Escaping the Soul-Sucking Vortex of a Toxic Workplace

It’s likely that all of us have, at some point in our careers, worked in a toxic workplace. Workplaces where the leadership is either willfully ignorant or consciously complicit in implementing policies that create breeding grounds of cutthroat competitiveness, loneliness, exhaustion and misery. We have many rational reasons for staying in a toxic workplace. Professor Jeffrey Pfeffer specifies these in his book, Dying for a Paycheck.

Toxic Workplace
  • Economics
  • Company/Institution Prestige
  • Interesting Work
  • An Impact-driven Culture
  • Lack of Energy and Inertia
  • Pride and Ego (Aren’t you good enough?)

Many of my clients list the above reasons when considering the idea of a job change. Even though they can fluently articulate the failures and noxiousness of their workplace, some or all of these explanations keep them stuck. It is not that our reasons for staying do not have legitimacy, rather we are often creating a Faustian bargain where we trade away our mental and physical health, our inner values, our relationships with family and friends, and ultimately our ability to thrive and reach our potential professionally.

Unfortunately, the decision to leave often comes more through crisis rather than deliberate consideration event so extreme that it can’t be tolerated; family or friends point out or give ultimatums about the insanity; or a physical/emotional break down results.

Sadly, in addition, one of the most pernicious pressures keeping people stuck in a destructive workplace is that the toxicity becomes normalized. Resisting the social influence of being surrounded by people all drinking the “Kool-Aid” takes great courage. Deep inner reserves of strength need to be tapped to acknowledge that the “emperor has no clothes” and walk away.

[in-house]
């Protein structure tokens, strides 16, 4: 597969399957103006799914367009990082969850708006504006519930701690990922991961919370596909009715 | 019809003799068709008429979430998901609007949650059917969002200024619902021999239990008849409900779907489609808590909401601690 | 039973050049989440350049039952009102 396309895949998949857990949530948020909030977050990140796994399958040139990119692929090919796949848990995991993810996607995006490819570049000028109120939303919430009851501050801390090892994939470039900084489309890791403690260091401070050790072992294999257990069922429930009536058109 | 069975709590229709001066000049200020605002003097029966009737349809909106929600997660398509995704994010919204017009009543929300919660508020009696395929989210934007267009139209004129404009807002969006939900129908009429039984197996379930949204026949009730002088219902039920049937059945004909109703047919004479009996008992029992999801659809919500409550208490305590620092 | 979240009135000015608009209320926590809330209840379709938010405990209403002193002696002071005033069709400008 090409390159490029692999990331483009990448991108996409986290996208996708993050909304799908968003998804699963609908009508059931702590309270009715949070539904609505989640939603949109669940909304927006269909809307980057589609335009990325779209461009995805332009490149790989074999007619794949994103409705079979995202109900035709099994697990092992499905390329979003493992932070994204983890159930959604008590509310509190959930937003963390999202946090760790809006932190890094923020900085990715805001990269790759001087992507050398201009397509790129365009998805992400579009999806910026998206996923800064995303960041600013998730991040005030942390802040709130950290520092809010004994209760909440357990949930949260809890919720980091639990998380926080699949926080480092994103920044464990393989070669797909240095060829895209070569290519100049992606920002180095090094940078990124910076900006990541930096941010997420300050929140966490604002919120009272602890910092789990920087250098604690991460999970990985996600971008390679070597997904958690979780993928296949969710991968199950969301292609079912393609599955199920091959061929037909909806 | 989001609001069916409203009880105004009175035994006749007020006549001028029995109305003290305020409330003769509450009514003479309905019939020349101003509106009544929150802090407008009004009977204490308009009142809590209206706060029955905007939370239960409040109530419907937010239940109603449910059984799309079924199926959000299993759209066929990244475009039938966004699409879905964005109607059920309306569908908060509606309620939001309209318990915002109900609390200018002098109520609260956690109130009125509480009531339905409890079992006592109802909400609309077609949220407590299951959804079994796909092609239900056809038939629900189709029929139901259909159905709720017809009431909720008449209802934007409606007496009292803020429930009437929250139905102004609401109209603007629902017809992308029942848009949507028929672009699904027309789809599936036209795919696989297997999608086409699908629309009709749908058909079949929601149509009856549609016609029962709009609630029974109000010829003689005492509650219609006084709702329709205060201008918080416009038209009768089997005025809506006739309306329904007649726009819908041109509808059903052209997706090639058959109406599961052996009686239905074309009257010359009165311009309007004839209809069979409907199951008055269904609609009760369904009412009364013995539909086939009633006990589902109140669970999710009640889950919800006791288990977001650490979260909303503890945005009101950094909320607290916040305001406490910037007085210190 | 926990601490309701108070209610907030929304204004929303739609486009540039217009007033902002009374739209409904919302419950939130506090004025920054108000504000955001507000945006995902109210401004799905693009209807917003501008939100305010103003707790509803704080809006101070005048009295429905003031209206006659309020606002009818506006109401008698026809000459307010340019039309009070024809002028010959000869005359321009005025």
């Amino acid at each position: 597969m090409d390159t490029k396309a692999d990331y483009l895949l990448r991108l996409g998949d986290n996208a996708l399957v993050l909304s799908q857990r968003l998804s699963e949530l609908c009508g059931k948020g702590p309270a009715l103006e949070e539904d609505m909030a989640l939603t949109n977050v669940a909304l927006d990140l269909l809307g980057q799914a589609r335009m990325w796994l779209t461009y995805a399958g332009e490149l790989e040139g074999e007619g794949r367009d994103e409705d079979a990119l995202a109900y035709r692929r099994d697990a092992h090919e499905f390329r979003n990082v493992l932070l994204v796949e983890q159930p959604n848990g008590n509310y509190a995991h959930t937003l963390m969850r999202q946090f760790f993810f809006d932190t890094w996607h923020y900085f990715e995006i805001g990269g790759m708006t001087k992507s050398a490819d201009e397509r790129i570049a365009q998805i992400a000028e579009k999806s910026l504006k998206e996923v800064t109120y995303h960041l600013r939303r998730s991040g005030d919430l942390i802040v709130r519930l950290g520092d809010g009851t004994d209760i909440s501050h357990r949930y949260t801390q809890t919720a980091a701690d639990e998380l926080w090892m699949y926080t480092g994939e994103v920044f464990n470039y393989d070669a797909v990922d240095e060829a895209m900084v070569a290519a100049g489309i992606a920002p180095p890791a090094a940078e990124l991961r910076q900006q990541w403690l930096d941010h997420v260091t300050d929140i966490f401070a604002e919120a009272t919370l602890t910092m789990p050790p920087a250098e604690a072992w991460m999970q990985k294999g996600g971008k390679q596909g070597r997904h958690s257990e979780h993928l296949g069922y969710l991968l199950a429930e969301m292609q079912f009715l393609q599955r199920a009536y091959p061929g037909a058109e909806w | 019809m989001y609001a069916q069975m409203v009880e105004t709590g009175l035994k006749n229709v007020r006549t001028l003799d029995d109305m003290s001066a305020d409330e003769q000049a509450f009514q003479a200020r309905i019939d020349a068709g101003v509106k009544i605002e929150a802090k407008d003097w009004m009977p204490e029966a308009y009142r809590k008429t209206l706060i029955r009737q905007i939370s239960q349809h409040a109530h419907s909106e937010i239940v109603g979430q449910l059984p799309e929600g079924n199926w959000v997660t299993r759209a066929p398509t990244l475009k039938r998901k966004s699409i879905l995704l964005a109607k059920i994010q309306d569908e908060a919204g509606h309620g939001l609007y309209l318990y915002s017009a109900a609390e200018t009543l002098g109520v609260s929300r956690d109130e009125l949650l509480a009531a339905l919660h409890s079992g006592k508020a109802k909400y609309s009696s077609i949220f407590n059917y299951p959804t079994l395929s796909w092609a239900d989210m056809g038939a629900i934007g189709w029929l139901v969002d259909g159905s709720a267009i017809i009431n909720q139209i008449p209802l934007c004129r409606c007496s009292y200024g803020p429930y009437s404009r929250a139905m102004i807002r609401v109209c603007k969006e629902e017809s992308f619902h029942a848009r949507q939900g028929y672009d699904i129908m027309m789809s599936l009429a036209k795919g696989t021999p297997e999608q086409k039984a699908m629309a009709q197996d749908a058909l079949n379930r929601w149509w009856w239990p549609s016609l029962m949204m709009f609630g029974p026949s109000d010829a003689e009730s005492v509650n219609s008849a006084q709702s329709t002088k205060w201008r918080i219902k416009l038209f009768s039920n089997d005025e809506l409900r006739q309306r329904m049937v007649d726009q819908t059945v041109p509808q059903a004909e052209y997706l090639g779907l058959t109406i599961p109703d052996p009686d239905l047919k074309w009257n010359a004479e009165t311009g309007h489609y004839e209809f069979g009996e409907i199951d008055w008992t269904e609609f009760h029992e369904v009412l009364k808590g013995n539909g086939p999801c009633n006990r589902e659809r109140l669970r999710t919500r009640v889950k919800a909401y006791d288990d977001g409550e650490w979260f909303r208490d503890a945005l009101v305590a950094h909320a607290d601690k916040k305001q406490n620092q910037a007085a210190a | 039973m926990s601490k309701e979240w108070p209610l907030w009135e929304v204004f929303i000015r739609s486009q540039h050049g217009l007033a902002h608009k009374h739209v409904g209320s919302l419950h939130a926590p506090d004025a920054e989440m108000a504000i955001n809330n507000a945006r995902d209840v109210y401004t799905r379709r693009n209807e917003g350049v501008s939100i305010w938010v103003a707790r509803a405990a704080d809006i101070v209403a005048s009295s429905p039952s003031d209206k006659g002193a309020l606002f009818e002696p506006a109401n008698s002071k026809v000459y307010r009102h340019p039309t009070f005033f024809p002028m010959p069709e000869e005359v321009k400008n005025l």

So how can we resist spiraling ever downwards?

A Few Questions and Suggestions:

  • What are your 5-10 core values. Why are they important to you? Core values are non-negotiable, though some other values may be less so.
  • Why are you staying in the job? Do your reasons still ring true to you and mesh with your values?
  • What is your vision for where you see yourself in1,5 or 10 years. (Beware of remaining wedded to a vision being touted by a charismatic leader. Does it still resonate with you?)
  • What are your strengths? Are they being used? Could they be repurposed somewhere else?
  • Practice self-compassion and trust your instinct for “red flags”.
  • Maintain or reconnect to relationships that reaffirm your values and vision and support you (at work and/or outside of work)
  • Remind yourself that there is a shelf-life to your physical and mental capacity to simply tolerate a toxic workplace without developing long-term sequelae.
  • Beware of complaining as a pressure release. It is not a solution and becomes a way of normalizing toxicity.

You may or may not be able to change your workplace culture, but always stay connected to possibility; continue to explore options; and be ever mindful of safeguarding your health, well-being and future. Above all, commit to the preciousness of your own life.

“I will not allow anyone to walk in my mind with dirty feet.”

-Mahatma Gandhi

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